Noth­ing to fear from hor­net moth

Kentish Express Ashford & District - - Business Kent Update -

My col­league Lee Mal­bon came across an in­sect on the side of some Sal­low bushes at Dun­geness, which he showed me a pic­ture of on his phone. It was a lu­nar hor­net moth.

They are quite im­pres­sive in­sects, and are ac­tu­ally a moth that mim­ics a hor­net in size and colour and jizz.

They have a big fat yel­low and black body, and the wings are trans­par­ent with a lovely orange wash to the edges.

They are in a group of moths called clear­wings.

Their eggs are laid on wil­low trunks, and the pu­pae feed on the wood within the trunk over two sea­sons and then burst out of the trunk of the sal­low or wil­low, leav­ing the pu­pae cas­ing be­hind dur­ing the early to mid sum­mer months.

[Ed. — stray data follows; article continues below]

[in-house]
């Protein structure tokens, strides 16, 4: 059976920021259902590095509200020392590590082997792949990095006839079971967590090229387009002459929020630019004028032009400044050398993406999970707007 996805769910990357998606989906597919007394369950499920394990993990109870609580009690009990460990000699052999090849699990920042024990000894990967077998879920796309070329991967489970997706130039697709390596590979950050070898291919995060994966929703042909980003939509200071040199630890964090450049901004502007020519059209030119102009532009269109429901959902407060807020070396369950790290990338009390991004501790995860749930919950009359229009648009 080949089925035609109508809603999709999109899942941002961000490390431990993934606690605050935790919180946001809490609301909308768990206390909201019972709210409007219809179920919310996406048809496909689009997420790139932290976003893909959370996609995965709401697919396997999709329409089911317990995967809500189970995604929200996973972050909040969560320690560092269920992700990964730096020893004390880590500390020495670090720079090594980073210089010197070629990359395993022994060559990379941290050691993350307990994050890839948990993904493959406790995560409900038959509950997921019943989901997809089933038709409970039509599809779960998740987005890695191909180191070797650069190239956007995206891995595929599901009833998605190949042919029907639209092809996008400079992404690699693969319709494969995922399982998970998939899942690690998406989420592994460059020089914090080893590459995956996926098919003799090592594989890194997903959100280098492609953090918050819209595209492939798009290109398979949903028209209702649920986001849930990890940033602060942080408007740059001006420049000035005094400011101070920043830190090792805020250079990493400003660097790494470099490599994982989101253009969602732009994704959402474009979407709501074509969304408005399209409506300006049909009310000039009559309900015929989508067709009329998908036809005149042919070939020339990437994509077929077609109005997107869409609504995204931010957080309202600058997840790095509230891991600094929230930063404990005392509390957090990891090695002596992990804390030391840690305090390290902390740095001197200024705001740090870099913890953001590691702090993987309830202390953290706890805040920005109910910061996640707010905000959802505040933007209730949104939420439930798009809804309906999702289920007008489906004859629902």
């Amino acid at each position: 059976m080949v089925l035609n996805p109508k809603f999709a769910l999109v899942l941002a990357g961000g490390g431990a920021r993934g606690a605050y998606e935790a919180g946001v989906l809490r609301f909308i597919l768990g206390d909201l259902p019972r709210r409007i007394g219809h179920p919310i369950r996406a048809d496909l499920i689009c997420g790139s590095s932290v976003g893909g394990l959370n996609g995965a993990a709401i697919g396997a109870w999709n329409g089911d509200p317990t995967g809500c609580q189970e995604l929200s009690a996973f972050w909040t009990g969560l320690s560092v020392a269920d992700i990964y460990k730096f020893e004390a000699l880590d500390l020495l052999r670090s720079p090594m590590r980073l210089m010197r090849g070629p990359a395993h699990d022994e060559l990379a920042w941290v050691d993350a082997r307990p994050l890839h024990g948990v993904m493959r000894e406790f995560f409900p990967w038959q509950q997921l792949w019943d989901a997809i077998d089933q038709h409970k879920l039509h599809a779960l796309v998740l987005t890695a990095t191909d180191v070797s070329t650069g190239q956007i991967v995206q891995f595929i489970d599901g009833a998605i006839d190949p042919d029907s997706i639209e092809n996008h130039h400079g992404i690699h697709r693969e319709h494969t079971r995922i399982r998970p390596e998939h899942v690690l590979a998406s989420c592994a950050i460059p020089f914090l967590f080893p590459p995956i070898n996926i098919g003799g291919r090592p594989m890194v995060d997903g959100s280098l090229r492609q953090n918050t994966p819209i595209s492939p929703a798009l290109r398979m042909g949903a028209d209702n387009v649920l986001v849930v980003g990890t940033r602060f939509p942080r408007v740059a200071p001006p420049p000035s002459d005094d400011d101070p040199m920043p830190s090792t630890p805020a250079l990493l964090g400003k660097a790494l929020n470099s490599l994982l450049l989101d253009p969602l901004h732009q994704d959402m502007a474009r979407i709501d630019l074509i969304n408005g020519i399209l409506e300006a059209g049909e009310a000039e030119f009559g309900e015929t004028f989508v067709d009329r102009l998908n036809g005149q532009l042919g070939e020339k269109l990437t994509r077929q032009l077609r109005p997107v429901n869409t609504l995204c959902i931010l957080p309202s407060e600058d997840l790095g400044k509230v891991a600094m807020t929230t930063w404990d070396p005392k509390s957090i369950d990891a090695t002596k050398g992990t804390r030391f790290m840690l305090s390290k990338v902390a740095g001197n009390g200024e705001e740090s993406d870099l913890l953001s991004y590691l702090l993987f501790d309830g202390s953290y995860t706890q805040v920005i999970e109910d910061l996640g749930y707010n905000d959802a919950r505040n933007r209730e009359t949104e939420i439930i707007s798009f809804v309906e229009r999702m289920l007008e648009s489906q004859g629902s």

They are quite a dif­fi­cult moth to find and are at­tracted to pheromones that are used for clear­wing species by at­tract­ing the males, but the ev­i­dence of the cater­pil­lars and the pupa cases stick­ing out of the trunks are eas­ier to find.

For more in­for­ma­tion con­tact Owen Leyshon, Rom­ney Marsh Coun­try­side Part­ner­ship, tele­phone 01797 367934 or log on to www.rmcp.co.uk

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